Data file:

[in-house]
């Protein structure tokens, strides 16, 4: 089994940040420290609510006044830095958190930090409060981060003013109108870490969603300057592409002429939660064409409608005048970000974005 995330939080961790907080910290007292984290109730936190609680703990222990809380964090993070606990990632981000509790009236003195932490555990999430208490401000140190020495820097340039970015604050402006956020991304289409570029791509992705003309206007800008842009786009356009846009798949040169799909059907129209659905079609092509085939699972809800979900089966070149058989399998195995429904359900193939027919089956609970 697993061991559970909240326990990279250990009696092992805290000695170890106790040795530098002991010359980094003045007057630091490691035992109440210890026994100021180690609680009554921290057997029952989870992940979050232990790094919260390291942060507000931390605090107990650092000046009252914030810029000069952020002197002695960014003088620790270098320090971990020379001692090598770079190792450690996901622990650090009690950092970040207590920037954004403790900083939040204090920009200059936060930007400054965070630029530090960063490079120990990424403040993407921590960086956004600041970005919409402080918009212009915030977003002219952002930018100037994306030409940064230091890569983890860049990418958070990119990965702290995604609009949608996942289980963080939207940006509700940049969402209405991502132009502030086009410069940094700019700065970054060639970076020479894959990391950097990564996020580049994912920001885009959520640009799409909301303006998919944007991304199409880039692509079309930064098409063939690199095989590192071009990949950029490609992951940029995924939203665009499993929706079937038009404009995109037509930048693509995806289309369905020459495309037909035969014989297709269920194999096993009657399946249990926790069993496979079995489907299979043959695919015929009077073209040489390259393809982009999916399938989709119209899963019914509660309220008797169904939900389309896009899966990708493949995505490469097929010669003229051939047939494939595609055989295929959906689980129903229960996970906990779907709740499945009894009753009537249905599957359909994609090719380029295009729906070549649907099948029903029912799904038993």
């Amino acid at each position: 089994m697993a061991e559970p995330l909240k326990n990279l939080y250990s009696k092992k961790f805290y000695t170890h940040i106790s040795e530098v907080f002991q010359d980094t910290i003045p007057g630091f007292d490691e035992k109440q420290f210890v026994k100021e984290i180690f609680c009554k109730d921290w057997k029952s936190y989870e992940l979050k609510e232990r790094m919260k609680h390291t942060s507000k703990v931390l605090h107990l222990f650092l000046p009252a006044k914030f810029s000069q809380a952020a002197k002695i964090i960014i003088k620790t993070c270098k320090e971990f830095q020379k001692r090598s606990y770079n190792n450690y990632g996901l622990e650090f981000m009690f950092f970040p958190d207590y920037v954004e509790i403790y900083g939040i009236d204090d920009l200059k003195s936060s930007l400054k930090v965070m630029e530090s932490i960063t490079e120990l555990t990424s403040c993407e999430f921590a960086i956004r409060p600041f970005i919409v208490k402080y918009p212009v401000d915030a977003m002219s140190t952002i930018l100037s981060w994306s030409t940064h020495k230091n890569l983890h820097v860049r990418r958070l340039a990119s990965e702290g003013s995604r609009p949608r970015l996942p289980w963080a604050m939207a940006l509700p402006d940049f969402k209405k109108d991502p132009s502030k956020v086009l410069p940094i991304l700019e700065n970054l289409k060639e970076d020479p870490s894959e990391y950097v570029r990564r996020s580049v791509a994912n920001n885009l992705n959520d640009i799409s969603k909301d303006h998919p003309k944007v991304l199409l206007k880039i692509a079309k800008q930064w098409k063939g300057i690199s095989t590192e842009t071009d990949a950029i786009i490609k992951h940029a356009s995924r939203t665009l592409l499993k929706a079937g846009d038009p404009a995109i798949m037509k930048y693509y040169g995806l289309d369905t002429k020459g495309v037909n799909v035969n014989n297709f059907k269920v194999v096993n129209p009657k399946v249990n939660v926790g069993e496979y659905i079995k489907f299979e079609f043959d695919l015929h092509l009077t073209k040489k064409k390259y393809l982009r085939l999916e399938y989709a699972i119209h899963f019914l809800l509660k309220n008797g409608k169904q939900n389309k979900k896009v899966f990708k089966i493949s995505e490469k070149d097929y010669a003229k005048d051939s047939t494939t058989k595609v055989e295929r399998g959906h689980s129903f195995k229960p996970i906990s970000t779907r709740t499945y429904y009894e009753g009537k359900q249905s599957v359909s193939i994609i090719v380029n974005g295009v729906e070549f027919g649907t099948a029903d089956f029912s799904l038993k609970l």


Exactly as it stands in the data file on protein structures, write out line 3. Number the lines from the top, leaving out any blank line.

């Amino acid at each position: 089994m697993a061991e559970p995330l909240k326990n990279l939080y250990s009696k092992k961790f805290y000695t170890h940040i106790s040795e530098v907080f002991q010359d980094t910290i003045p007057g630091f007292d490691e035992k109440q420290f210890v026994k100021e984290i180690f609680c009554k109730d921290w057997k029952s936190y989870e992940l979050k609510e232990r790094m919260k609680h390291t942060s507000k703990v931390l605090h107990l222990f650092l000046p009252a006044k914030f810029s000069q809380a952020a002197k002695i964090i960014i003088k620790t993070c270098k320090e971990f830095q020379k001692r090598s606990y770079n190792n450690y990632g996901l622990e650090f981000m009690f950092f970040p958190d207590y920037v954004e509790i403790y900083g939040i009236d204090d920009l200059k003195s936060s930007l400054k930090v965070m630029e530090s932490i960063t490079e120990l555990t990424s403040c993407e999430f921590a960086i956004r409060p600041f970005i919409v208490k402080y918009p212009v401000d915030a977003m002219s140190t952002i930018l100037s981060w994306s030409t940064h020495k230091n890569l983890h820097v860049r990418r958070l340039a990119s990965e702290g003013s995604r609009p949608r970015l996942p289980w963080a604050m939207a940006l509700p402006d940049f969402k209405k109108d991502p132009s502030k956020v086009l410069p940094i991304l700019e700065n970054l289409k060639e970076d020479p870490s894959e990391y950097v570029r990564r996020s580049v791509a994912n920001n885009l992705n959520d640009i799409s969603k909301d303006h998919p003309k944007v991304l199409l206007k880039i692509a079309k800008q930064w098409k063939g300057i690199s095989t590192e842009t071009d990949a950029i786009i490609k992951h940029a356009s995924r939203t665009l592409l499993k929706a079937g846009d038009p404009a995109i798949m037509k930048y693509y040169g995806l289309d369905t002429k020459g495309v037909n799909v035969n014989n297709f059907k269920v194999v096993n129209p009657k399946v249990n939660v926790g069993e496979y659905i079995k489907f299979e079609f043959d695919l015929h092509l009077t073209k040489k064409k390259y393809l982009r085939l999916e399938y989709a699972i119209h899963f019914l809800l509660k309220n008797g409608k169904q939900n389309k979900k896009v899966f990708k089966i493949s995505e490469k070149d097929y010669a003229k005048d051939s047939t494939t058989k595609v055989e295929r399998g959906h689980s129903f195995k229960p996970i906990s970000t779907r709740t499945y429904y009894e009753g009537k359900q249905s599957v359909s193939i994609i090719v380029n974005g295009v729906e070549f027919g649907t099948a029903d089956f029912s799904l038993k609970l």